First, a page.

These guys have an interesting alternative to Microsofts UMPC - DualCor.
Some basic tips on Securing Solaris. I like the checksum tools for binaries.
Some tips on using the Solaris Solstice Disk Suite. All seems kind of painful to me - sure you get the flexibility but the configuration hassles would seem to be a nightmare compared to simple hardware raid.
Lest we forget - Israelis celebrate terrorism. Some interesting links from Tim Brays blog on the current crisis in Lebanon too (he worked there for 11 years).
Excellent - advice on moving Unix filesystems. Using tar instead of cp for shuffling around data should be engraved on the inside of a Unix admins eyeballs.
Search Popsike for any rare vinyl you might want or have lying around in your record bins. The results may surprise you. I can't seem to find anything I own thats even remotely desirable apart from my Harmony of the Spheres boxset. The strange collector scum that hang onto these albums and don't play them are just plain odd if you ask me.
Retro - 100 of the Best Spectrum Games.
To true - My Love Hate Relationship with Domino.
Yet Another Best of List - 50 of the Greatest Albums.
Stylus also have a Top 100 Music Videos list.
Useful - Best Windows Admin Downloads.
Trying to encourage people not to send Word attachments harks back to a simpler time on the interweb.
Only in America - Sidewalk SUV. I once read an amusing joke that said you can say the most outlandish thing possible and make it instantly believable by suffixing two words - 'in America'.
Free 3D game engine - Sauerbraten.
This is crazy - ZVG Vector Interface Card - a $250 graphics card that is MAME compatible and pumps out Vector graphics for all of you Tempest, Battlezone and Asteroid fans.
Open Source Internet TV - Democracy.
Handy - Beginners Guide to Manual Photography. I have an old Pentax K1000 and at one stage I used to know what the ISO, Aperture and Shutter Speed settings all did and how they interacted but now digital cameras have made it to simple to bother with. I'd still like to mess around some more with it though if only for the magical moment when you get the pictures back several months after you've taken them to see how they've come out.
I'll have to try them out and see what they offer.
So far I've linked to saved searches for stuff from Godflesh, Sigor Ros, The Jesus & Mary Chain, Joy Division, Daft Punk, Orbital, Arcade Fire, Mogwai, Tom Waits, Miles Davis, Godspeed You Black Emporer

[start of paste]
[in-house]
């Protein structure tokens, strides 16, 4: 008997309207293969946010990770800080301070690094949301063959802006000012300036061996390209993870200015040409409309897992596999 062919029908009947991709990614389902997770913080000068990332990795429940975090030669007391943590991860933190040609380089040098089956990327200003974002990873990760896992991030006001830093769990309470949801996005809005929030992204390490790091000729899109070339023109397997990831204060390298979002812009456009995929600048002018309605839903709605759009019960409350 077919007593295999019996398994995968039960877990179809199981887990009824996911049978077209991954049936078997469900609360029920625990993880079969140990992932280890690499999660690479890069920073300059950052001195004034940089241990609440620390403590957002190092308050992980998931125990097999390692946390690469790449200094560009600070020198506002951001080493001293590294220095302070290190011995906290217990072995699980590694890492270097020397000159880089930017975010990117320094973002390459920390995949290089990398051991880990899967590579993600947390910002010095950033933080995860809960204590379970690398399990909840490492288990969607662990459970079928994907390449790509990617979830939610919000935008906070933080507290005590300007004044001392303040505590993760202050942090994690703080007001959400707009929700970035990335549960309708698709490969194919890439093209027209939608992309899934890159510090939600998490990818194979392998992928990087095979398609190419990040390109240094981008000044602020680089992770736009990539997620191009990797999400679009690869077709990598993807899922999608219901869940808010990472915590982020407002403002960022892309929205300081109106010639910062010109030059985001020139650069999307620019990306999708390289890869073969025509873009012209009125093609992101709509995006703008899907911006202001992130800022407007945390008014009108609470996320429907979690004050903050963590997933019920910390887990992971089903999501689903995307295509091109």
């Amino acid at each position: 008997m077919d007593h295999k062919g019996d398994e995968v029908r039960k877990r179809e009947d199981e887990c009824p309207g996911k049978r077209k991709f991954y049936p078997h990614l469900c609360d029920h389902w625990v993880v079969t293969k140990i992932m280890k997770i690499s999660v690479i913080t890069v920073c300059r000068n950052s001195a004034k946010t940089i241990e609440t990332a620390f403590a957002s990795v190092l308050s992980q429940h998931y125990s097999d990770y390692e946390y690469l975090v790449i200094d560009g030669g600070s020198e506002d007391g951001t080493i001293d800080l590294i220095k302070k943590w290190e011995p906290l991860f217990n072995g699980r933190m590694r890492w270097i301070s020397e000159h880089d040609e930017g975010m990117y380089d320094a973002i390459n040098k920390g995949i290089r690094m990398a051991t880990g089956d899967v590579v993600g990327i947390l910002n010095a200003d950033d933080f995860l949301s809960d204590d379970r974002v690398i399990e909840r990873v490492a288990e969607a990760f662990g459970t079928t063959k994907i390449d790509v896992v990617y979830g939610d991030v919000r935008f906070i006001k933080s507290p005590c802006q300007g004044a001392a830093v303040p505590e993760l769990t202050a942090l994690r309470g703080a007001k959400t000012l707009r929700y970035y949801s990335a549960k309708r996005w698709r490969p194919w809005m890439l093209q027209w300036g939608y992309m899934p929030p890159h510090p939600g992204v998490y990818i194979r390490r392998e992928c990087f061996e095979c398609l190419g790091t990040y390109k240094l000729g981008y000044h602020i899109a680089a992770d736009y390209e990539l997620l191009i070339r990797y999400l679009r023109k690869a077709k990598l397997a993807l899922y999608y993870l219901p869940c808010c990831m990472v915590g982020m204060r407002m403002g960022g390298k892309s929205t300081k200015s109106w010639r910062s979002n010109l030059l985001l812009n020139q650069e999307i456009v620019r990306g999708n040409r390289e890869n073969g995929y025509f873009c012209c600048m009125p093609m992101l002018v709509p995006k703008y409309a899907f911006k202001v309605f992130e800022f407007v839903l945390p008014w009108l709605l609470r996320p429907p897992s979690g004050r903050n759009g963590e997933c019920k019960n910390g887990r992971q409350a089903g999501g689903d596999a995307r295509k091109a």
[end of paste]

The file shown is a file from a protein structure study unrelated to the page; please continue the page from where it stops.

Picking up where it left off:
At a very simple level (its suprising their aren't some open-source equivalents because the idea is so simple) you can create pools of services, servers and applications and then tie them together. That way you can use it as an asset list of servers, operating systems, applications, services, run book and change management system. When you decide to upgrade servers you can immediately see the list of affected services or if you want to update your application (eg Oracle) you can see the list of affected hardware and services the database upgrade will impact upon.
One of those things that seems so simple but also really really useful for planning and tracking IT resources and services.
They feature unreleased mp3's from the pre-war period for free download.
I have a Leadbelly CD which I bought out of curiosity one day and actually quite enjoy now so I'll have to start grabbing some of these to check out similar stuff.
* Butthole Surfers - Double Live
I have Live PCPPEP and Hairway to Steven on vinyl so these will be a welcome addition. Personally I think they stopped being any good after Widowermaker.
* Brian Jonestown Massacre - all of their albums available for free. I'll have to give them a listen - I'd heard a lot about them but never heard any of their stuff. I also need to check out Dig! - comparing the ups and downs of BJM with their colleagues The Dandy Warhols.
I wonder how many applications this will break or how many people this will confuse ? The 'Users' thing is almost a throwback to the NT4 days. I liked keeping things in 'c:\lotus\' or at least in the login profile.
Excellent look at The Power of Data Visualisation. Informational tidbit - �The US Institute of Peace receives 27 million dollars next year. The Defence Department receives 560 � billion.�
Useful advice - Here's how to handle a drunken chav. Wikipedia definition of a chav or chavette.